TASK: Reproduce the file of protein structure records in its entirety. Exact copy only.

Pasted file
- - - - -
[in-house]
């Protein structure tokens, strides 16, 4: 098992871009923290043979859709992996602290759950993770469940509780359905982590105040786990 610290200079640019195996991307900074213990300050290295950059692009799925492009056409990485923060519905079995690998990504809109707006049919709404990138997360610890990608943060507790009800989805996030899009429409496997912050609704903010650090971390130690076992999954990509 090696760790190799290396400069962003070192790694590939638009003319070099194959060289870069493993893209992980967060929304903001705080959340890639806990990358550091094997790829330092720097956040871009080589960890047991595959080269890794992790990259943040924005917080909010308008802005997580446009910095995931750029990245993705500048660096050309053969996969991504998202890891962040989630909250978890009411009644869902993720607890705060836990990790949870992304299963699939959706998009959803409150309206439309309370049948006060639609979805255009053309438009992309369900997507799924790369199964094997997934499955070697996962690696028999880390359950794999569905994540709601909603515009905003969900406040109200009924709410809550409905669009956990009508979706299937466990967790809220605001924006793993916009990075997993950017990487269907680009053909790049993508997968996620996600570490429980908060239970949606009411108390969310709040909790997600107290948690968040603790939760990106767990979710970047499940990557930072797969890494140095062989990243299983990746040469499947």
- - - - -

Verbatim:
[in-house]
């Protein structure tokens, strides 16, 4: 098992871009923290043979859709992996602290759950993770469940509780359905982590105040786990 610290200079640019195996991307900074213990300050290295950059692009799925492009056409990485923060519905079995690998990504809109707006049919709404990138997360610890990608943060507790009800989805996030899009429409496997912050609704903010650090971390130690076992999954990509 090696760790190799290396400069962003070192790694590939638009003319070099194959060289870069493993893209992980967060929304903001705080959340890639806990990358550091094997790829330092720097956040871009080589960890047991595959080269890794992790990259943040924005917080909010308008802005997580446009910095995931750029990245993705500048660096050309053969996969991504998202890891962040989630909250978890009411009644869902993720607890705060836990990790949870992304299963699939959706998009959803409150309206439309309370049948006060639609979805255009053309438009992309369900997507799924790369199964094997997934499955070697996962690696028999880390359950794999569905994540709601909603515009905003969900406040109200009924709410809550409905669009956990009508979706299937466990967790809220605001924006793993916009990075997993950017990487269907680009053909790049993508997968996620996600570490429980908060239970949606009411108390969310709040909790997600107290948690968040603790939760990106767990979710970047499940990557930072797969890494140095062989990243299983990746040469499947």